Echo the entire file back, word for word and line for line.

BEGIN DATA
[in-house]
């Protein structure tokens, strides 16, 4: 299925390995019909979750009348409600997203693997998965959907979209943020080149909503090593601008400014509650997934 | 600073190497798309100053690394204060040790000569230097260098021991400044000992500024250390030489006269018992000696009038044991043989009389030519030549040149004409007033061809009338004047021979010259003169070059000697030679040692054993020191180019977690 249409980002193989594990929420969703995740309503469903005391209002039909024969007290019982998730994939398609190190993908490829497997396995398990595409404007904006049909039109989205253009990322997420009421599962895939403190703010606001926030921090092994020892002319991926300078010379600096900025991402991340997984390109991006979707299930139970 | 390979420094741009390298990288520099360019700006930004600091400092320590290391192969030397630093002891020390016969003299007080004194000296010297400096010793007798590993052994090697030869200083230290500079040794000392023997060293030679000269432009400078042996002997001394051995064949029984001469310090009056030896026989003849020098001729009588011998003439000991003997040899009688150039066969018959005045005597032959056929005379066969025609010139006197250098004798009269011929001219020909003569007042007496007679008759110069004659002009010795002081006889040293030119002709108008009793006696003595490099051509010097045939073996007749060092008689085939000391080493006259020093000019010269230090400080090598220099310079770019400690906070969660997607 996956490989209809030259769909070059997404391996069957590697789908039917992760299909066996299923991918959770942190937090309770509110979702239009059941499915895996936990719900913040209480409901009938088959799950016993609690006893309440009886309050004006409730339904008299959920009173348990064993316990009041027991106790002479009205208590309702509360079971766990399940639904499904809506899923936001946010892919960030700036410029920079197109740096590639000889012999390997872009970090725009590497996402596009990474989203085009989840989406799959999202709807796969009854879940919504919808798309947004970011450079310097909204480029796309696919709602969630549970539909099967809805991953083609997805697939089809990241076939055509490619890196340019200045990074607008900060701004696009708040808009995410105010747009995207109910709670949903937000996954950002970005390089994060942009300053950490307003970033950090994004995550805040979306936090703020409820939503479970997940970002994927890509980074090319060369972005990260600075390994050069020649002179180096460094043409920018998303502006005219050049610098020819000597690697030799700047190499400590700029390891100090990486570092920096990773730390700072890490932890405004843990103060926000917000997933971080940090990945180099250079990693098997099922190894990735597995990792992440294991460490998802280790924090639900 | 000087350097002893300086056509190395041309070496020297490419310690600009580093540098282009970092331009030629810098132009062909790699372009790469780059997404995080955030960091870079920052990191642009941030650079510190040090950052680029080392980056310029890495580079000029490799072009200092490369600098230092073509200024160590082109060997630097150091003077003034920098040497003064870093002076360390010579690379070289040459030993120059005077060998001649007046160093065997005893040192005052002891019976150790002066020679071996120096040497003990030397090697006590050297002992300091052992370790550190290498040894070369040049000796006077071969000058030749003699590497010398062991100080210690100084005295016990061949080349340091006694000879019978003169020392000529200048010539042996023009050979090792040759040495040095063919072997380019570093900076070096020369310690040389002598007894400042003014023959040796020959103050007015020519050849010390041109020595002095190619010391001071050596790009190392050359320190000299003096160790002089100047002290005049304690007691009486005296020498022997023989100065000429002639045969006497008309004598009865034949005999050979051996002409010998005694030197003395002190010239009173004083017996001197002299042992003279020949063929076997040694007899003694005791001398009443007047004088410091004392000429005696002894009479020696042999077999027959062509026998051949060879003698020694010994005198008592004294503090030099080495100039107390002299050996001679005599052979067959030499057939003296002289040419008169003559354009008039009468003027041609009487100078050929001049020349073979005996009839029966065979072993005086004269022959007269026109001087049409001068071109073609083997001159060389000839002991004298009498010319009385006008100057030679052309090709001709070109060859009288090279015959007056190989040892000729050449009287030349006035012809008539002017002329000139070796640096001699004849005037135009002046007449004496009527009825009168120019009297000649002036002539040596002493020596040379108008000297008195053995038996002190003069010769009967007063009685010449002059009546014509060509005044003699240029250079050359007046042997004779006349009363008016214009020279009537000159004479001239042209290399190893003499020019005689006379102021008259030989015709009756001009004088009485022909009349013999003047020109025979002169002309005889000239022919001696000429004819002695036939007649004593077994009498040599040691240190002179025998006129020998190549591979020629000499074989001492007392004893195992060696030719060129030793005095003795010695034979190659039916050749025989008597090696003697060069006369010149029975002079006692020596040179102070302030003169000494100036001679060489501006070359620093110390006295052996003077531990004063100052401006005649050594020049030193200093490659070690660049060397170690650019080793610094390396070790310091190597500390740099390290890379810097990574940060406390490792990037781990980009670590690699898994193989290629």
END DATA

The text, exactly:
[in-house]
């Protein structure tokens, strides 16, 4: 299925390995019909979750009348409600997203693997998965959907979209943020080149909503090593601008400014509650997934 | 600073190497798309100053690394204060040790000569230097260098021991400044000992500024250390030489006269018992000696009038044991043989009389030519030549040149004409007033061809009338004047021979010259003169070059000697030679040692054993020191180019977690 249409980002193989594990929420969703995740309503469903005391209002039909024969007290019982998730994939398609190190993908490829497997396995398990595409404007904006049909039109989205253009990322997420009421599962895939403190703010606001926030921090092994020892002319991926300078010379600096900025991402991340997984390109991006979707299930139970 | 390979420094741009390298990288520099360019700006930004600091400092320590290391192969030397630093002891020390016969003299007080004194000296010297400096010793007798590993052994090697030869200083230290500079040794000392023997060293030679000269432009400078042996002997001394051995064949029984001469310090009056030896026989003849020098001729009588011998003439000991003997040899009688150039066969018959005045005597032959056929005379066969025609010139006197250098004798009269011929001219020909003569007042007496007679008759110069004659002009010795002081006889040293030119002709108008009793006696003595490099051509010097045939073996007749060092008689085939000391080493006259020093000019010269230090400080090598220099310079770019400690906070969660997607 996956490989209809030259769909070059997404391996069957590697789908039917992760299909066996299923991918959770942190937090309770509110979702239009059941499915895996936990719900913040209480409901009938088959799950016993609690006893309440009886309050004006409730339904008299959920009173348990064993316990009041027991106790002479009205208590309702509360079971766990399940639904499904809506899923936001946010892919960030700036410029920079197109740096590639000889012999390997872009970090725009590497996402596009990474989203085009989840989406799959999202709807796969009854879940919504919808798309947004970011450079310097909204480029796309696919709602969630549970539909099967809805991953083609997805697939089809990241076939055509490619890196340019200045990074607008900060701004696009708040808009995410105010747009995207109910709670949903937000996954950002970005390089994060942009300053950490307003970033950090994004995550805040979306936090703020409820939503479970997940970002994927890509980074090319060369972005990260600075390994050069020649002179180096460094043409920018998303502006005219050049610098020819000597690697030799700047190499400590700029390891100090990486570092920096990773730390700072890490932890405004843990103060926000917000997933971080940090990945180099250079990693098997099922190894990735597995990792992440294991460490998802280790924090639900 | 000087350097002893300086056509190395041309070496020297490419310690600009580093540098282009970092331009030629810098132009062909790699372009790469780059997404995080955030960091870079920052990191642009941030650079510190040090950052680029080392980056310029890495580079000029490799072009200092490369600098230092073509200024160590082109060997630097150091003077003034920098040497003064870093002076360390010579690379070289040459030993120059005077060998001649007046160093065997005893040192005052002891019976150790002066020679071996120096040497003990030397090697006590050297002992300091052992370790550190290498040894070369040049000796006077071969000058030749003699590497010398062991100080210690100084005295016990061949080349340091006694000879019978003169020392000529200048010539042996023009050979090792040759040495040095063919072997380019570093900076070096020369310690040389002598007894400042003014023959040796020959103050007015020519050849010390041109020595002095190619010391001071050596790009190392050359320190000299003096160790002089100047002290005049304690007691009486005296020498022997023989100065000429002639045969006497008309004598009865034949005999050979051996002409010998005694030197003395002190010239009173004083017996001197002299042992003279020949063929076997040694007899003694005791001398009443007047004088410091004392000429005696002894009479020696042999077999027959062509026998051949060879003698020694010994005198008592004294503090030099080495100039107390002299050996001679005599052979067959030499057939003296002289040419008169003559354009008039009468003027041609009487100078050929001049020349073979005996009839029966065979072993005086004269022959007269026109001087049409001068071109073609083997001159060389000839002991004298009498010319009385006008100057030679052309090709001709070109060859009288090279015959007056190989040892000729050449009287030349006035012809008539002017002329000139070796640096001699004849005037135009002046007449004496009527009825009168120019009297000649002036002539040596002493020596040379108008000297008195053995038996002190003069010769009967007063009685010449002059009546014509060509005044003699240029250079050359007046042997004779006349009363008016214009020279009537000159004479001239042209290399190893003499020019005689006379102021008259030989015709009756001009004088009485022909009349013999003047020109025979002169002309005889000239022919001696000429004819002695036939007649004593077994009498040599040691240190002179025998006129020998190549591979020629000499074989001492007392004893195992060696030719060129030793005095003795010695034979190659039916050749025989008597090696003697060069006369010149029975002079006692020596040179102070302030003169000494100036001679060489501006070359620093110390006295052996003077531990004063100052401006005649050594020049030193200093490659070690660049060397170690650019080793610094390396070790310091190597500390740099390290890379810097990574940060406390490792990037781990980009670590690699898994193989290629």